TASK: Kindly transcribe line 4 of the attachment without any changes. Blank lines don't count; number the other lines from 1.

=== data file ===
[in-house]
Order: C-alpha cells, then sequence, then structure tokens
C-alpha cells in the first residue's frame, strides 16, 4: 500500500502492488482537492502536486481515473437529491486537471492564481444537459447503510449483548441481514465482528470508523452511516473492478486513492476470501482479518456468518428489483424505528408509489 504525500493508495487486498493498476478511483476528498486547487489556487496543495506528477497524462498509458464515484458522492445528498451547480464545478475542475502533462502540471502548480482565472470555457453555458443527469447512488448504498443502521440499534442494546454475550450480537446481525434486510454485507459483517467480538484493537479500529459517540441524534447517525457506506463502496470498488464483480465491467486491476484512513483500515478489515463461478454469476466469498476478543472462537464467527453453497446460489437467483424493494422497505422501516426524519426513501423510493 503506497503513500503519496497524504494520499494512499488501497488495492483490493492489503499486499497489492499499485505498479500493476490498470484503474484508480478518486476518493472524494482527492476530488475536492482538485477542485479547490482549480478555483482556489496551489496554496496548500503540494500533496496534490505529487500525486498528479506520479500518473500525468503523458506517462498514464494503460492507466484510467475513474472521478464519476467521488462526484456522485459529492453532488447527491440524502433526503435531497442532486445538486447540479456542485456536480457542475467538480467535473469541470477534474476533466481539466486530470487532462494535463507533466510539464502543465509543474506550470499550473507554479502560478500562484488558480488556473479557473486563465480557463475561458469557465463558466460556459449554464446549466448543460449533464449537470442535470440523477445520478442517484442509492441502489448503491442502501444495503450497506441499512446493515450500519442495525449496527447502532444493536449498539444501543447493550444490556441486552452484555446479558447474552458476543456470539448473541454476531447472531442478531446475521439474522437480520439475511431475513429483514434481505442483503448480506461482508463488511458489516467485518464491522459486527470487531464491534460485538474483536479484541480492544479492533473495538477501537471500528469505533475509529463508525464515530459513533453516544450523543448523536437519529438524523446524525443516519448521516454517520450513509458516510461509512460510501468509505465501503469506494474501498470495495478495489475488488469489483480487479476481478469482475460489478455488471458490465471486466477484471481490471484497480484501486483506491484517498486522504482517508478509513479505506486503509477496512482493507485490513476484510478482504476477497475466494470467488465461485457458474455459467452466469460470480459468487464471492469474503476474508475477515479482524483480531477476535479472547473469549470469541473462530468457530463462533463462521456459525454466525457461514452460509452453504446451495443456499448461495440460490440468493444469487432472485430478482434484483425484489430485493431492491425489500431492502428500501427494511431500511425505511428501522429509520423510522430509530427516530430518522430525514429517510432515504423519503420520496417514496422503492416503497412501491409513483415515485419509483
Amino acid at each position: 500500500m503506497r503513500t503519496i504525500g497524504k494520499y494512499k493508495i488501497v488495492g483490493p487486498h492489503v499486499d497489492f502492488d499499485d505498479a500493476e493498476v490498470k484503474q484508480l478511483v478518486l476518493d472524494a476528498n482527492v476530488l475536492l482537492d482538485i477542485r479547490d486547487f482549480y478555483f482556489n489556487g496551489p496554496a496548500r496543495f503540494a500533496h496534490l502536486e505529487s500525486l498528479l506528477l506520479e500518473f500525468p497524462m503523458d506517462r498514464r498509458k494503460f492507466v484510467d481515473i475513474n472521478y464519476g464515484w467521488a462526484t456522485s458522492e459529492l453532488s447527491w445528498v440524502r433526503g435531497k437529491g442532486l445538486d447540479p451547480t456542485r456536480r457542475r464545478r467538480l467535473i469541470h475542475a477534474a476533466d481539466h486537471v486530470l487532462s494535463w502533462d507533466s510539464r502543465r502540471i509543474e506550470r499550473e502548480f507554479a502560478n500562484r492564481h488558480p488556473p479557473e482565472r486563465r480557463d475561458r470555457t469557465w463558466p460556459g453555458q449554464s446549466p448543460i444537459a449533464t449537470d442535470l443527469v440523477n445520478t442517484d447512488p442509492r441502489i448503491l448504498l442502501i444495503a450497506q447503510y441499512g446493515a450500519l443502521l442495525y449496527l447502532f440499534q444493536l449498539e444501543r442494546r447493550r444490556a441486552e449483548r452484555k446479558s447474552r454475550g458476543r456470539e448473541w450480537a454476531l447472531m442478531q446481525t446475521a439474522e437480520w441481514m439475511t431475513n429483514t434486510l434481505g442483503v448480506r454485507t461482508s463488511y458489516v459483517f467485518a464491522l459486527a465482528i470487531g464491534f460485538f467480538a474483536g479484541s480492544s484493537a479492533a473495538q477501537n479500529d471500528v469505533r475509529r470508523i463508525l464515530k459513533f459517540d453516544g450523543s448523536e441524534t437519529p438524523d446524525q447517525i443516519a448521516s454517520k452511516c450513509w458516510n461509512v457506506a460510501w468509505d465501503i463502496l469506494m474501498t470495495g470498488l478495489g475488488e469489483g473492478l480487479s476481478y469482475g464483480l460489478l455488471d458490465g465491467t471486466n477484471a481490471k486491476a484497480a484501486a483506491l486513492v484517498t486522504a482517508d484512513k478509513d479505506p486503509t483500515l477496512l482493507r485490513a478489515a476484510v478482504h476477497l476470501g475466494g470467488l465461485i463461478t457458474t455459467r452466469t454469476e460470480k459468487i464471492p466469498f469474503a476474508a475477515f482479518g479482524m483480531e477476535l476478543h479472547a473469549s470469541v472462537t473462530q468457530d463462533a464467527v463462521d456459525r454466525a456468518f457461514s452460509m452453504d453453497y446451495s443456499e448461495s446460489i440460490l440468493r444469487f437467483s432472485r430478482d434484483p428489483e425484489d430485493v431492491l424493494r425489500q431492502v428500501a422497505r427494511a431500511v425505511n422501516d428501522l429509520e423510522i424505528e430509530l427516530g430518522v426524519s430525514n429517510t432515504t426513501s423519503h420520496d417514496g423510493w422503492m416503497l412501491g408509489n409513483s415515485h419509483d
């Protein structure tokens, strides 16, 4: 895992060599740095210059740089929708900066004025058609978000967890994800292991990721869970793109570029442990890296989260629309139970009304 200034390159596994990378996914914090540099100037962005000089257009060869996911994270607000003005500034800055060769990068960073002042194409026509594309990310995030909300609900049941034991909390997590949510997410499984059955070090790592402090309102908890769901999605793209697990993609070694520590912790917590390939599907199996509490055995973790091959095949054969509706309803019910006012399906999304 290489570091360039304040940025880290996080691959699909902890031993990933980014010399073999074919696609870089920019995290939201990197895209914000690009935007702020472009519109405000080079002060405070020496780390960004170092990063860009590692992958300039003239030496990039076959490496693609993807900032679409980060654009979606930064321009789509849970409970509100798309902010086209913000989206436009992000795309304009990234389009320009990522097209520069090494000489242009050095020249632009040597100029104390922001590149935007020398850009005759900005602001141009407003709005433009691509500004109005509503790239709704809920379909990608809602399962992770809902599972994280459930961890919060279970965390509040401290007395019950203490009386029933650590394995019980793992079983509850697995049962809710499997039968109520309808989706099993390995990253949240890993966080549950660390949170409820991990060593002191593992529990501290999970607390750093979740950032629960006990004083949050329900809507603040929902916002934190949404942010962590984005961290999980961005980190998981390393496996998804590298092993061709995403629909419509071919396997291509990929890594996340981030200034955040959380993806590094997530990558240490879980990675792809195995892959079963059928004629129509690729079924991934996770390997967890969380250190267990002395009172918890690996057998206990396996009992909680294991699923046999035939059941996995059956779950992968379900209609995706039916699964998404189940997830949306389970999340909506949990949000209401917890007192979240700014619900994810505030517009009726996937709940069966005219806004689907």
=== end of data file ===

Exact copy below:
Amino acid at each position: 500500500m503506497r503513500t503519496i504525500g497524504k494520499y494512499k493508495i488501497v488495492g483490493p487486498h492489503v499486499d497489492f502492488d499499485d505498479a500493476e493498476v490498470k484503474q484508480l478511483v478518486l476518493d472524494a476528498n482527492v476530488l475536492l482537492d482538485i477542485r479547490d486547487f482549480y478555483f482556489n489556487g496551489p496554496a496548500r496543495f503540494a500533496h496534490l502536486e505529487s500525486l498528479l506528477l506520479e500518473f500525468p497524462m503523458d506517462r498514464r498509458k494503460f492507466v484510467d481515473i475513474n472521478y464519476g464515484w467521488a462526484t456522485s458522492e459529492l453532488s447527491w445528498v440524502r433526503g435531497k437529491g442532486l445538486d447540479p451547480t456542485r456536480r457542475r464545478r467538480l467535473i469541470h475542475a477534474a476533466d481539466h486537471v486530470l487532462s494535463w502533462d507533466s510539464r502543465r502540471i509543474e506550470r499550473e502548480f507554479a502560478n500562484r492564481h488558480p488556473p479557473e482565472r486563465r480557463d475561458r470555457t469557465w463558466p460556459g453555458q449554464s446549466p448543460i444537459a449533464t449537470d442535470l443527469v440523477n445520478t442517484d447512488p442509492r441502489i448503491l448504498l442502501i444495503a450497506q447503510y441499512g446493515a450500519l443502521l442495525y449496527l447502532f440499534q444493536l449498539e444501543r442494546r447493550r444490556a441486552e449483548r452484555k446479558s447474552r454475550g458476543r456470539e448473541w450480537a454476531l447472531m442478531q446481525t446475521a439474522e437480520w441481514m439475511t431475513n429483514t434486510l434481505g442483503v448480506r454485507t461482508s463488511y458489516v459483517f467485518a464491522l459486527a465482528i470487531g464491534f460485538f467480538a474483536g479484541s480492544s484493537a479492533a473495538q477501537n479500529d471500528v469505533r475509529r470508523i463508525l464515530k459513533f459517540d453516544g450523543s448523536e441524534t437519529p438524523d446524525q447517525i443516519a448521516s454517520k452511516c450513509w458516510n461509512v457506506a460510501w468509505d465501503i463502496l469506494m474501498t470495495g470498488l478495489g475488488e469489483g473492478l480487479s476481478y469482475g464483480l460489478l455488471d458490465g465491467t471486466n477484471a481490471k486491476a484497480a484501486a483506491l486513492v484517498t486522504a482517508d484512513k478509513d479505506p486503509t483500515l477496512l482493507r485490513a478489515a476484510v478482504h476477497l476470501g475466494g470467488l465461485i463461478t457458474t455459467r452466469t454469476e460470480k459468487i464471492p466469498f469474503a476474508a475477515f482479518g479482524m483480531e477476535l476478543h479472547a473469549s470469541v472462537t473462530q468457530d463462533a464467527v463462521d456459525r454466525a456468518f457461514s452460509m452453504d453453497y446451495s443456499e448461495s446460489i440460490l440468493r444469487f437467483s432472485r430478482d434484483p428489483e425484489d430485493v431492491l424493494r425489500q431492502v428500501a422497505r427494511a431500511v425505511n422501516d428501522l429509520e423510522i424505528e430509530l427516530g430518522v426524519s430525514n429517510t432515504t426513501s423519503h420520496d417514496g423510493w422503492m416503497l412501491g408509489n409513483s415515485h419509483d